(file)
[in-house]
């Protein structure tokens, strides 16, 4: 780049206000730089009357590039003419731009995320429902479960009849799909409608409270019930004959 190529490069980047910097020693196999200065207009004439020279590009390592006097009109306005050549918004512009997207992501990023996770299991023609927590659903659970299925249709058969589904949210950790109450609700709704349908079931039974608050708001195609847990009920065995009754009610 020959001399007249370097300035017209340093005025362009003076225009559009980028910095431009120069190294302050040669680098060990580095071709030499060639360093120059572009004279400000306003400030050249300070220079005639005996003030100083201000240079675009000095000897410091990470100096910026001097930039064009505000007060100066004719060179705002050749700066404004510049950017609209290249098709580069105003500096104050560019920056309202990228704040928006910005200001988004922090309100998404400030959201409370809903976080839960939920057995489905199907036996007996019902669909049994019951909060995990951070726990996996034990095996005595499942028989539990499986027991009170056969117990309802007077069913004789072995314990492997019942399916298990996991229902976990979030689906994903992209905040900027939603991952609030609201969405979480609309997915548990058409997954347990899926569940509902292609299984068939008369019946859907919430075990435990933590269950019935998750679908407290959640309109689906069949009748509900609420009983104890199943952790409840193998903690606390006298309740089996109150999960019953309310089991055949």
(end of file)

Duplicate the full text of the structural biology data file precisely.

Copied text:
[in-house]
């Protein structure tokens, strides 16, 4: 780049206000730089009357590039003419731009995320429902479960009849799909409608409270019930004959 190529490069980047910097020693196999200065207009004439020279590009390592006097009109306005050549918004512009997207992501990023996770299991023609927590659903659970299925249709058969589904949210950790109450609700709704349908079931039974608050708001195609847990009920065995009754009610 020959001399007249370097300035017209340093005025362009003076225009559009980028910095431009120069190294302050040669680098060990580095071709030499060639360093120059572009004279400000306003400030050249300070220079005639005996003030100083201000240079675009000095000897410091990470100096910026001097930039064009505000007060100066004719060179705002050749700066404004510049950017609209290249098709580069105003500096104050560019920056309202990228704040928006910005200001988004922090309100998404400030959201409370809903976080839960939920057995489905199907036996007996019902669909049994019951909060995990951070726990996996034990095996005595499942028989539990499986027991009170056969117990309802007077069913004789072995314990492997019942399916298990996991229902976990979030689906994903992209905040900027939603991952609030609201969405979480609309997915548990058409997954347990899926569940509902292609299984068939008369019946859907919430075990435990933590269950019935998750679908407290959640309109689906069949009748509900609420009983104890199943952790409840193998903690606390006298309740089996109150999960019953309310089991055949």